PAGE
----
I show concerned parents who want to give their children the best start to life how to better understand their children.

10 Feb 2013

3 Creative Ways to Curb Bad Behavior

Are you sick of trying traditional behavior modification methods to get your kids to listen to you, get along with one another, and act like well-behaved children, only to fail every time? If so, try these three unconventional approaches to curbing your child’s bad behavior. They’ll likely be more effective than you think.

Turn up the music.
 Everything can be made better with a song. Did you ever notice what happens when you sing the clean-up song? The kids clean up. Or how about when you turn on some soothing, classical music when a baby is fussy? He stops fussing. Looking to get the kids moving? Pop in some upbeat music. Music has the power to change a child’s mood and his perception of the world. And this idea isn’t for the birds. A 2011 study by Meurs Jolij at the University of Groningen showed that “the music you are listening to might alter the way you perceive the world.” The next time the kids are whining, fighting, or otherwise not listening, sing your requests, put on a song, and see what happens next.

Put on a “Get Along” t-shirt. Are your kids constantly fighting over whose Legos are whose? Does one of your darling daughters refuse to let the other one join in and play too? Enter the “Get along t-shirt,” an idea has been making its rounds on Facebook and Pinterest. Simply purchase or use a large, men’s white short-sleeved t-shirt and write “We will get along” on it with a Sharpie. When the kids aren’t getting along, pull out the t-shirt, slip it over both of their heads and stick one child’s arm out each sleeve. Leave them in it until they can demonstrate that they can and are willing to play nicely together.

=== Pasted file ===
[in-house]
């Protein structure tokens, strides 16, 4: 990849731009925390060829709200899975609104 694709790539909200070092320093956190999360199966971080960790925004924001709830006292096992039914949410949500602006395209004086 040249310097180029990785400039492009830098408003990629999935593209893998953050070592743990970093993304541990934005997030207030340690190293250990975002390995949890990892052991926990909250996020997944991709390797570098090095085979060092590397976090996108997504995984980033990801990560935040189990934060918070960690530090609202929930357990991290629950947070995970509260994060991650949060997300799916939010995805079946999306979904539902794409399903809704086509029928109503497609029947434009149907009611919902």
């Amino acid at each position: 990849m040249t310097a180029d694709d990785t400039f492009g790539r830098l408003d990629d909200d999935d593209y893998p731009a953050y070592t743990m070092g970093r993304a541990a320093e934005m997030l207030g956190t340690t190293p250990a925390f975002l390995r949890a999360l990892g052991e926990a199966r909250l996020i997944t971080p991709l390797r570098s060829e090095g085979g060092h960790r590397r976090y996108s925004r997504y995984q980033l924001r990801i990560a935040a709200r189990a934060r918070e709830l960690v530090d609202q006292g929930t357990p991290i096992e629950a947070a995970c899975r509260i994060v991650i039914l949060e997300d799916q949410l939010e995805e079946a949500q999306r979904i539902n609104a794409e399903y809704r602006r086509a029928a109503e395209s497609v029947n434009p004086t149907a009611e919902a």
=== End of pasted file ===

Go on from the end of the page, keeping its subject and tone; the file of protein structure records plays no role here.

Pretend you don’t understand.
Tired of whining, tattling and tantrums? The next time your child comes to you and starts whining, stare at her like she has two heads and insist you just don’t understand what she’s trying to say. Let her know that you just can’t process the language she’s speaking and ask her to speak in her regular, indoor voice. If she’s tattling, insist you don’t hear someone is hurt so you can’t understand anything else she’s saying. If she’s having a temper, be sure she is in a safe area, turn your back and don’t respond until she’s done. When kids don’t have an audience, they’re less likely to keep up the performance.
While there are many parenting strategies that can work for curbing bad behavior, sometimes throwing a surprise response to bad behavior into the mix can offer the shock needed to reset a child’s system and get them back on the right behavioral track.

Syndicated, with consent, from http://www.fulltimenanny.com/blog/3-creative-ways-to-curb-bad-behavior/


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4 comments:

  1. I tried the getalong shirt with my kids ages 6 and 10. They thought it was great fun. It changed their behavior from bickering/tattling to giggling...but the little one got hurt from all the wild excitement within minutes, so I don't recommend it.

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  2. Good feedback. Thanks Suzanne. Do you think things might have been different if your kids were closer in age? Or are there other ways in which the technique may be modified so that there is less chance of either child getting hurt?

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  3. I saw the Get Along T-shirt and thought it was hilarious. I'm afraid my kids would kill each other. My son has some sensory/developmental issues. It wouldn't work for him, but I do think it is a cute idea. I have used music, but more for me... :-). Ellen

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  4. Hi Ellen
    That's smart that you acknowledge you son's limitation and so, adjust how you react to situation accordingly.
    Well done.
    What have you tried in the past to curb bad behavior, other than music?

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